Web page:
Numerical Seismic Performance Assessment of Precast Pre-stressed Hollow-core Concrete Floors
Type of content
Precast pre-stressed hollow-core (PPHC) floors have been historically designed and constructed in ways that jeopardize their seismic performance. Particularly, early use of PPHC floors in ductile frames had support connections that were inadequate to accommodate earthquake deformations, making them prone to significant damage, and even collapse, at relatively low drift levels. While improved connection details were developed following past experimental research (Fenwick et al., 2010), concerns regarding the seismic performance of buildings containing PPHC floors have been raised following the 2016 Kaikōura Earthquake. In several cases, damage states observed were inconsistent with the failure modes identified by previous research (Henry et al., 2017), bringing into question the seismic assessment of buildings with PPHC floors, the residual capacity of the floors once damage has been sustained, and the effectiveness of existing retrofit techniques.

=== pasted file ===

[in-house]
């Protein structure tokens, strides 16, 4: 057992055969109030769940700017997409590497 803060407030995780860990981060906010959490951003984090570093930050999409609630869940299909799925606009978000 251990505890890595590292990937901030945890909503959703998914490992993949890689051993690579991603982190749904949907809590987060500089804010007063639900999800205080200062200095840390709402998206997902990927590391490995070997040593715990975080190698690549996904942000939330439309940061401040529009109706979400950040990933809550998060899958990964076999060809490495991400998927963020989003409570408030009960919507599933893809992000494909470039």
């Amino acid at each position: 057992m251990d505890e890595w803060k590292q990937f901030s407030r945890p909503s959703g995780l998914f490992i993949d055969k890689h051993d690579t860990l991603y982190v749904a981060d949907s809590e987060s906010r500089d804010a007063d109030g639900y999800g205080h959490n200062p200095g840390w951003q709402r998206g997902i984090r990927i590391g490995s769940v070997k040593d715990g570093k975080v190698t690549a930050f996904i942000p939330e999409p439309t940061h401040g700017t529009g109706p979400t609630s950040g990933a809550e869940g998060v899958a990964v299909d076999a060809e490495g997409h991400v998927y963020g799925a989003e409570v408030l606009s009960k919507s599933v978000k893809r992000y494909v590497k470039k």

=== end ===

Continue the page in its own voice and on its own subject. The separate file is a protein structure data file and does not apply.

To address these concerns, a campaign of detailed nonlinear finite element (FE) analyses is proposed, with the overall purpose of improving the understanding of the likely behavior of PPHC floors during earthquakes and enhancing the ability to define and/or validate broadly applicable procedures for design and assessment. The campaign is organized in three phases corresponding to the following topics to be investigated: web shear strength of the PPHC units, drift capacity of support connections, and post-cracking behavior of PPHC diaphragms. The models developed during each phase will be validated against experimental data and then used to parametrically investigate key aspects of the performance of PPHC floors. Advances in the first phase are presented, for which, constitutive models, based on nonlinear fracture mechanics, have been used to numerically predict the shear strength capacity, evolution of shear stress distributions and crack patterns of PPHC units.